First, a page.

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4. Signs and symptoms of Sepsis

4.1 Symptoms of Sepsis – NHS

Immediate action required: Call 999 or go to A&E if an adult or older child has any of these symptoms of sepsis: · acting confused, slurred speech or not making” …

4.2 Sepsis | NHS Inform

13 Feb 2020 – Sepsis symptoms in older children and adults · a high temperature (fever) or low body temperature · chills and shivering · a fast heartbeat · fast” …

4.3 What are the early warning signs of sepsis?

These can include:

  • “Feeling dizzy or faint”.
  • “A change in mental state – such as confusion or disorientation”.
  • “Diarrhoea”.
  • “Nausea and vomiting”.
  • “Slurred speech”.
  • “Severe muscle pain”.
  • “Severe breathlessness”.
  • “Less urine production than normal – for example, not urinating for a day. More items… (13 Feb 2020)

4.4 How does someone get sepsis?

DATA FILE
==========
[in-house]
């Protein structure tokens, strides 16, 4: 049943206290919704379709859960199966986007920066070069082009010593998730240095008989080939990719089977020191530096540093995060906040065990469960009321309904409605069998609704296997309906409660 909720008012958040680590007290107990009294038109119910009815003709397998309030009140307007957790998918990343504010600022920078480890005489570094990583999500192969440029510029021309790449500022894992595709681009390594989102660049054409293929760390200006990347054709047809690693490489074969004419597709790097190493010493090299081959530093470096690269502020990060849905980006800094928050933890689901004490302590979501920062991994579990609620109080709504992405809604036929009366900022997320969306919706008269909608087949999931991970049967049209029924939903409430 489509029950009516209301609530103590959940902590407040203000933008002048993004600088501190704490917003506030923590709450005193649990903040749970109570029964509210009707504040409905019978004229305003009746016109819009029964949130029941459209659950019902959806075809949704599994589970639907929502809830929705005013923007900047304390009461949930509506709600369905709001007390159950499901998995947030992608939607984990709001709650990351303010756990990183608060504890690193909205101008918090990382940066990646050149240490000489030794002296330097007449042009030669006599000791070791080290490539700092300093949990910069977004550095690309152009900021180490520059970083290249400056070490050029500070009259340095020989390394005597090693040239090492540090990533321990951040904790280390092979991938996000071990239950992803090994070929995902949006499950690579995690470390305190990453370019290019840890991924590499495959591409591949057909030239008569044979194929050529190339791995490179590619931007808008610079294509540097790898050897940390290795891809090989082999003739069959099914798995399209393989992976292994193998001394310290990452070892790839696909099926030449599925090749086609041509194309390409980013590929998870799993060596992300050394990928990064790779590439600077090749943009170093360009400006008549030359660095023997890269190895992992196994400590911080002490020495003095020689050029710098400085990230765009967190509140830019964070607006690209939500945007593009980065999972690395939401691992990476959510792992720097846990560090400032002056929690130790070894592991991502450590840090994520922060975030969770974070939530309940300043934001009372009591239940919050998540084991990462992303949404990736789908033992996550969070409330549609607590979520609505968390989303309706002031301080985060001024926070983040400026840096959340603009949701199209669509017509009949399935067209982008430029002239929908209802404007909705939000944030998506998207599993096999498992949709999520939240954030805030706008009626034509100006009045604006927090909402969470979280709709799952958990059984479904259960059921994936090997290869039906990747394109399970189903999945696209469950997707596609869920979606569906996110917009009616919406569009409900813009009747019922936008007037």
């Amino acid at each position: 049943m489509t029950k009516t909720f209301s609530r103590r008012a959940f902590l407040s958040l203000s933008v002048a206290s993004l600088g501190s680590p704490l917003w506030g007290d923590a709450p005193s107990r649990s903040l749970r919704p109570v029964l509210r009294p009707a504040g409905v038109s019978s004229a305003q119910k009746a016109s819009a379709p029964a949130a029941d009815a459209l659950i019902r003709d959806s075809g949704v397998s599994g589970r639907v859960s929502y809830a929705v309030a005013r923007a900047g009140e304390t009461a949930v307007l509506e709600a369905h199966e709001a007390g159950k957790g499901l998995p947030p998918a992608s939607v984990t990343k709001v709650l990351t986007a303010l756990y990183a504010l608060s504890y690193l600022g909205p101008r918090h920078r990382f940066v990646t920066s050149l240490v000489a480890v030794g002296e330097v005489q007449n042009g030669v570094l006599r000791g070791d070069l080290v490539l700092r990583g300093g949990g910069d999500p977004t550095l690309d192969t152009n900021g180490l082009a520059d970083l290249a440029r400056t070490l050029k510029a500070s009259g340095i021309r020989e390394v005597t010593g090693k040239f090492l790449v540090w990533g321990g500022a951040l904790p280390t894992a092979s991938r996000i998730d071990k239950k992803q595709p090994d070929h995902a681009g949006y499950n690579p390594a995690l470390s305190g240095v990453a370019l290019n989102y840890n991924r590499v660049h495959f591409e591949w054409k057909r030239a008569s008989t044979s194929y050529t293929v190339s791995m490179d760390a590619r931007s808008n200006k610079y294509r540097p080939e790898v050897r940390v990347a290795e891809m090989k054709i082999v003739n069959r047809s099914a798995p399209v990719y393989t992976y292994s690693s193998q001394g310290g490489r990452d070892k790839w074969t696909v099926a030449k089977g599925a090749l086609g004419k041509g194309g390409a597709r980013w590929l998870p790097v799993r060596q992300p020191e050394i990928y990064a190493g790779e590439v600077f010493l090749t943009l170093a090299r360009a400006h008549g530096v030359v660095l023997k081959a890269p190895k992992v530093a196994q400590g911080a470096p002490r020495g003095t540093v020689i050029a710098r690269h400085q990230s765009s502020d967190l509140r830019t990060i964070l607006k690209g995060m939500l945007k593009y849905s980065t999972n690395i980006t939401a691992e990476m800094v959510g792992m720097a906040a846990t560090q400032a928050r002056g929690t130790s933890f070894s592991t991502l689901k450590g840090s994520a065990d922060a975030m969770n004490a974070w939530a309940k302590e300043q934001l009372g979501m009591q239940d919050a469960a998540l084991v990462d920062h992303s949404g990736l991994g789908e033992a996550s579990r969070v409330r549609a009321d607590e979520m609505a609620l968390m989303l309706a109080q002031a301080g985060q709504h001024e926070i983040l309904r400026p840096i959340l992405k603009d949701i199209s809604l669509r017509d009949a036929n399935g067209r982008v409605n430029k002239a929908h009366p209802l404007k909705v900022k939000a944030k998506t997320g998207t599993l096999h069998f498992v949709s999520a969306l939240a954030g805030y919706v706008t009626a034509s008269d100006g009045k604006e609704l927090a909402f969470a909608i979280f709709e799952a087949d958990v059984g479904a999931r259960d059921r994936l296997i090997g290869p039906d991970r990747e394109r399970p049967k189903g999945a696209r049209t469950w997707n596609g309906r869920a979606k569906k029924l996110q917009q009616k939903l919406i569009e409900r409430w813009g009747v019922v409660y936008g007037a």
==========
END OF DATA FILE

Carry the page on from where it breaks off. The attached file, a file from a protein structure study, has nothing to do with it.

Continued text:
“Sepsis happens when an infection you already have —in your skin, lungs, urinary tract, or somewhere else—triggers a chain reaction throughout your body. Without timely treatment, sepsis can rapidly lead to tissue damage, organ failure, and death”.

4.5 How do you avoid getting sepsis?

“How to Help Prevent Sepsis”

  1. “Get vaccinated against flu, pneumonia, and any other potential infections”.
  2. “Prevent infections that can lead to sepsis by: Cleaning scrapes and wounds and practicing good hygiene by washing hands and bathing regularly”.
  3. “If you have an infection, look for signs like: Fever and chills”.

4.6 Who is most at risk for sepsis?